pale, undernourished, worn out from all her worries and her labours. Your father is smarter than the duke whose land he tills but he will never be anything more than a peasant and another man’s servant”, said Rudrella and, in the crystal ball, Weo saw her mother dressed as a lady,
as young and beautiful and happy as she had once been and she saw her father in the clothes of a lord doing great things with his life rather than being a common labourer.
But Weo said, “I am proud of my parents. My mother, to me, is already a lady and will always be beautiful; my father, to me, will always be a lord and always be an important man. I love them and we have love to make up for our poverty and that is something which you shall never have or know”.
“Your love is foolish”, said Rudrella, “You could have admiration, power,respect but you and your family are shunned by all”.
“What you call admiration I call envy. What you call respect, I call fear. Those who sing your praises secretly curse you under their breath; those who bow down to you would rather cut off your head but one day I shall have a chance to serve my people and when I do I shall earn their friendship and as I respect them they shall respect me and as I love them they shall love me”, said Weo, thumping her heart.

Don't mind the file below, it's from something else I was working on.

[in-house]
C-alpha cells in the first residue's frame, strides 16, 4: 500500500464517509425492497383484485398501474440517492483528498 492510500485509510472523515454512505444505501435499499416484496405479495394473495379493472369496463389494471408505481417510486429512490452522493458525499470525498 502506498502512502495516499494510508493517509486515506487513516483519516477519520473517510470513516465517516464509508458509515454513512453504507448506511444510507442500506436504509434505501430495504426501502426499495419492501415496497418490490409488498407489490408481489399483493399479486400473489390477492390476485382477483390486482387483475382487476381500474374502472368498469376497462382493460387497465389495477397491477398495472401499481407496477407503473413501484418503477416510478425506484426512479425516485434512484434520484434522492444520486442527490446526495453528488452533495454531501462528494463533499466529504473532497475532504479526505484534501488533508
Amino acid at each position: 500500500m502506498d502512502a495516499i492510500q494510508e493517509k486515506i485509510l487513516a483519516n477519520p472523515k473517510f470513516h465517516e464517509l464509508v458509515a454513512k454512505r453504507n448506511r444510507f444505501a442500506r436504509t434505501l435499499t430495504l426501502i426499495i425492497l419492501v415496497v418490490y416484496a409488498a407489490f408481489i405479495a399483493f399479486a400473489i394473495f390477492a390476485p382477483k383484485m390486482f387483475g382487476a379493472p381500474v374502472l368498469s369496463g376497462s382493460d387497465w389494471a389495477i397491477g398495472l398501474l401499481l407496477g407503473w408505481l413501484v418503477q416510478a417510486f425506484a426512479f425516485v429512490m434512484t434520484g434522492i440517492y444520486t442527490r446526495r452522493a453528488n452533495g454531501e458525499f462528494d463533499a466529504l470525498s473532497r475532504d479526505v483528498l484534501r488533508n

“Oh, Weo”, sighed Rudrella, “We two could have been good friends. We each could have had our pretty castles and played together in the sun and had such fun together but if you’d rather be my enemy then so be it”, and, saying this, Rudrella hurled her crystal ball to the ground and,as it hit the stony earth, it shattered and up from its broken pieces rose three winding,green plumes of smoke and the three plumes of smoke became three hissing snakes as tall as unmown grass and the snakes had tongues of lightning that lashed out and would have struck Weo dead if it were not for her magic shield which raised itself up and protected her while she grabbed her fathers sharp scythe by the handle and, with one sweep of her skillful arm, cut all three hissing heads right off of their wriggling bodies and then, when they were dead, Weo ran to her Father, Andyarrow and hugged him round his waist.